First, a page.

Response teams are also heading from Asia to Turkey. A team of 50 people and 25 tons of supplies have left Pakistan, whilst India announced that two teams of the National Disaster Response Force (NDRF), made up of 100 people outfitted with specialized equipment and 100 trained search and rescue dogs, will be dispatched to the earthquake-affected districts. Turkish and Syrian officials also received messages of support from UAE President Sheikh Mohammed bin Zayed Al Nahyan, who likewise promised to help them lessen the effects of the earthquake. The support of Qatar for the peoples of Turkey and Syria, as well as the provision of all necessary support to lessen the impacts of the earthquake, was reaffirmed on Monday by the Emir of Qatar, Sheikh Tamim bin Hamad Al-Thani.

Disaster diplomacy

In the case of Greece, the ongoing disaster diplomacy goes beyond the assistance that the Greek government has provided to the Turkish people, who are being put through an unprecedented trial. Greek civil society, local government, and non-governmental organizations are organizing to aid Turkey.

Recognizing the humanitarian situation brought on by the earthquakes, Médecins du Monde and the Red Cross are standing by all those who are impacted. All are invited to participate in the organizations' work by assisting the impacted individuals. "Médecins du Monde stands with the people of Turkey and Syria as they struggle to recover from the tragic 7.8 Richter scale earthquake that devastated southeastern Turkey and northern Syria. Teams from Médecins du Monde have already mobilized to provide urgent assistance in the affected areas, where they will treat the injured and supply them with all the necessities,” states the announcement from the organisation.

Recognizing the severe humanitarian crisis brought on by the series of earthquakes that struck southeast Turkey and Syria, killing thousands of people and driving hundreds of thousands of residents from their homes, the Hellenic Red Cross invites everyone to donate money by making an appeal.

Campaigns to collect essentials are now being organised around Greece. Masks, antiseptics, gloves, warm clothing for adults and children, blankets, quilts, milk, canned and dry food, and personal hygiene items were all sought by the municipality of Alexandroupolis. The Association of Hospital Doctors in Thessaloniki also appeals for the collection of essentials. The volunteers from the social kitchen “The Other Human” has also announced that soon they will be leaving for Turkey and Syria to help provide food and other essentials to those affected for the earthquake. For the Greeks who want to send financial help to Turkey, bank accounts have been announced in Greece. The Turkish government's bank accounts that were made available to send relief to the earthquake-affected areas were also republished by the Greek media.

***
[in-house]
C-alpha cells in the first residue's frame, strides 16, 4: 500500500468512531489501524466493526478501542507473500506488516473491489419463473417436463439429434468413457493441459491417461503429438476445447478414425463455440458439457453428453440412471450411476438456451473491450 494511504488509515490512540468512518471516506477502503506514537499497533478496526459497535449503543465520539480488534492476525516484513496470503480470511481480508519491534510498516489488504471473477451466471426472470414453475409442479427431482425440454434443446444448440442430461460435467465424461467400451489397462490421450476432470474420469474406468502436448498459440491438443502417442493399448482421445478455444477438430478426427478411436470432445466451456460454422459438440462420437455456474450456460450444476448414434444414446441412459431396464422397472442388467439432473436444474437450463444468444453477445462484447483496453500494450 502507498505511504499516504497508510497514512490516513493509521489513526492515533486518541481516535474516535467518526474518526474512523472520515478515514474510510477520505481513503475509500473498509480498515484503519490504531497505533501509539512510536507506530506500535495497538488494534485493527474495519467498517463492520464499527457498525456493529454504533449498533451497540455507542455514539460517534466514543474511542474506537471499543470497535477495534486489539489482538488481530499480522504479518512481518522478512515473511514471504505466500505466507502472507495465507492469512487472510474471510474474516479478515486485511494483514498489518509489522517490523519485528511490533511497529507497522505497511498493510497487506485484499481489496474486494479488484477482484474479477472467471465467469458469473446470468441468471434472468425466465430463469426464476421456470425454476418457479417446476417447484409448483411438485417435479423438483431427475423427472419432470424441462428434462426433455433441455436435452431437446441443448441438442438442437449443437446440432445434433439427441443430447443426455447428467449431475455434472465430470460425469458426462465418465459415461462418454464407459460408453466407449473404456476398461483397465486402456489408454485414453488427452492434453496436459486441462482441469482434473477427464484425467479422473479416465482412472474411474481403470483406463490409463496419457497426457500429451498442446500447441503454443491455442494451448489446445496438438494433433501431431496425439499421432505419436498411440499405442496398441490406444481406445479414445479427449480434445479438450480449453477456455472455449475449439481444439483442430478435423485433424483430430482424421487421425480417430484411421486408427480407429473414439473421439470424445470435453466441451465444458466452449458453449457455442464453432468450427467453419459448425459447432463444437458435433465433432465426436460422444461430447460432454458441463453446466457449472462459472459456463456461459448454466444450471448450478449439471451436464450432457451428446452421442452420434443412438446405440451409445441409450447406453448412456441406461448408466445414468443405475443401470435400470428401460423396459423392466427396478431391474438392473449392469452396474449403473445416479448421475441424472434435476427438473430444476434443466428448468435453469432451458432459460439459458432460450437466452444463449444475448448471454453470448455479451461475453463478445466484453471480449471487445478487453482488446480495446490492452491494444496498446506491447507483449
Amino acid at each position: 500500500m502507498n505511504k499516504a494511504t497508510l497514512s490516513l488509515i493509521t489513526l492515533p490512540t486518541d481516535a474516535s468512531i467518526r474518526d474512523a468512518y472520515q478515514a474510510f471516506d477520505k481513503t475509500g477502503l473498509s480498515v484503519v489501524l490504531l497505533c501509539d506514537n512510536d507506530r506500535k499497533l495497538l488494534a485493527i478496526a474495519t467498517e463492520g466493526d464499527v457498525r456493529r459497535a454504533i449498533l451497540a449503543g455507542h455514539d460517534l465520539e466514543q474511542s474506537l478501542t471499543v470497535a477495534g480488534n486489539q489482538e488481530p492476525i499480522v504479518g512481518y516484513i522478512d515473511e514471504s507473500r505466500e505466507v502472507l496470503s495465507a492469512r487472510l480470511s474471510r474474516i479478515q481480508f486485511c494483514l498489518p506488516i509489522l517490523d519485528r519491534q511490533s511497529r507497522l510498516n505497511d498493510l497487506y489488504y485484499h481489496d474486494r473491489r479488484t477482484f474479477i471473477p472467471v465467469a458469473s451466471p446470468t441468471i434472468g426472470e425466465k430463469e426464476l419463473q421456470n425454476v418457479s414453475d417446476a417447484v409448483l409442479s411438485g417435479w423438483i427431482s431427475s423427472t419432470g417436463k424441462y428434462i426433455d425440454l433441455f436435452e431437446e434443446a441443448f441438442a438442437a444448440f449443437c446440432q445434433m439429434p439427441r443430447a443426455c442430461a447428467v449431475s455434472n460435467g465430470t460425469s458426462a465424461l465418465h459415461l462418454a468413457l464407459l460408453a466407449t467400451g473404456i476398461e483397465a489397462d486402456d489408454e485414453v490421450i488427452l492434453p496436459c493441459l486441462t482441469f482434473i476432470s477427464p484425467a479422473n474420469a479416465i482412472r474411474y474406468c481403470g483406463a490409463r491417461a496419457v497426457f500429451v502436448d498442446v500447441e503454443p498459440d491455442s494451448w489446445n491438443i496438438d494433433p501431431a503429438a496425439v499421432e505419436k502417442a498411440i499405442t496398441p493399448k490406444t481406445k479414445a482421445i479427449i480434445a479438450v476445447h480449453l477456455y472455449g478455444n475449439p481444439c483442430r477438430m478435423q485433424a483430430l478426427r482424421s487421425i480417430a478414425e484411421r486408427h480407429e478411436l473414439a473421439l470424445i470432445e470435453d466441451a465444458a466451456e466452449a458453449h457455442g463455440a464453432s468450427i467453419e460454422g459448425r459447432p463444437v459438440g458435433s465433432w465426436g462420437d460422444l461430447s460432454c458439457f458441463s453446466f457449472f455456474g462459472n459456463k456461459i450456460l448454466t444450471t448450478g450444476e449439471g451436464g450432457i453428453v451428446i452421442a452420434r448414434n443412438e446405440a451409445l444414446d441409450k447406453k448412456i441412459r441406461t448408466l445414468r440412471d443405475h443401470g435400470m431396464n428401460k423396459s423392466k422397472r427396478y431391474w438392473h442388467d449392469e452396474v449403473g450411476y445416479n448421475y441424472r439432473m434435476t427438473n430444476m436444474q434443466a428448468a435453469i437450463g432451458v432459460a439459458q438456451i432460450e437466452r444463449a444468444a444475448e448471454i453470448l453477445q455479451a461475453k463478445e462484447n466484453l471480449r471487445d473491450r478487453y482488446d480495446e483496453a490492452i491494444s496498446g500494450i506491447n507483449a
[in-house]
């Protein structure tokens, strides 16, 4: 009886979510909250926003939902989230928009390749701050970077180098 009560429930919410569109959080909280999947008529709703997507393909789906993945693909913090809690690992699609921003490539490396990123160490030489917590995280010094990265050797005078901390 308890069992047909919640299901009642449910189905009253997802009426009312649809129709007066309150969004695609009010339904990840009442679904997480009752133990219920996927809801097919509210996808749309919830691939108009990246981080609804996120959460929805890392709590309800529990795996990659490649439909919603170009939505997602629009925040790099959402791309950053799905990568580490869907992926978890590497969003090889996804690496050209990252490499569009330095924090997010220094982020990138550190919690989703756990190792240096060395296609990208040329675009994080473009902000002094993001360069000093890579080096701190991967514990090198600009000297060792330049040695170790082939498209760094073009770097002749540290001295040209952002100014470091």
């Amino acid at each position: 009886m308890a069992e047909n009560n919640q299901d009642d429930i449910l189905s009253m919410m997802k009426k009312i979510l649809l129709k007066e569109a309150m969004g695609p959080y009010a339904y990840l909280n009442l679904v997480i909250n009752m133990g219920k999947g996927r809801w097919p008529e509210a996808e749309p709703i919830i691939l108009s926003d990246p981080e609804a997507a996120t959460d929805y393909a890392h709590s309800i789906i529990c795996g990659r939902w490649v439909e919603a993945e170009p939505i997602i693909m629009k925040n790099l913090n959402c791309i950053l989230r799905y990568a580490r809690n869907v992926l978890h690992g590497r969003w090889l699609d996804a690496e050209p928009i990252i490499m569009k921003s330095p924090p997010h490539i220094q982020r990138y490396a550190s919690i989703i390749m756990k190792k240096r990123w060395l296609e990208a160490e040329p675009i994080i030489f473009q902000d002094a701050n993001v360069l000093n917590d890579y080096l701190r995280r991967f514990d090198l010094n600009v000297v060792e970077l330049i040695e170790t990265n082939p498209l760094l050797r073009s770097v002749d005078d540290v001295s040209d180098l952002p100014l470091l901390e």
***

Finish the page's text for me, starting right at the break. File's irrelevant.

"Solidarity and Courage"

The daily Avgi, the official mouthpiece of the Greek opposition, published an editorial with the Turkish title "Dayanşma ve Cesaret" (Solidarity and Courage) in an effort to show support for the suffering people of Turkey.

"Shared suffering breaks down the barriers of nationalism and hostility. The paths to peace and brotherhood open via solidarity. No nation, no religion, and no color are immune to pain and sorrow,” the Greek daily emphasizes.

The Avgi also sent the following message: "The international support must be immediate and significant. Our nation has already dispatched aid and we must continue sending help. The most crucial thing today is to save as many human lives as possible. For the peoples there is only one weapon: solidarity. We must stand by our Turkish and Syrian neighbors that are in trial by any means possible. We know what suffering means. We have witnessed nature's untamed wrath. The memories of the double catastrophe in Turkey and Greece in 1999 are still fresh. Our thoughts are with you. The peoples have nothing to separate them and everything to unite them."

*Dr Nikolaos Stelgias was born in Istanbul. He is an independent researcher, writer, historian and journalist. His doctorate is in the field of the modern Turkish political system (Panteion University, 2011). His latest book “The Ailing Turkish Democracy” was published by the Cambridge Scholars Publication in 2020. Dr. Stelgias was a correspondent of the newspaper "Kathimerini (Cyprus edition)" for Turkey and the Turkish Cypriot community from 2009 to 2021. Currently, Dr. Stelgias works at the Cyprus News Agency. Dr. Stelgias publishes in Turkish news articles and analyses on Cyprus and Greece.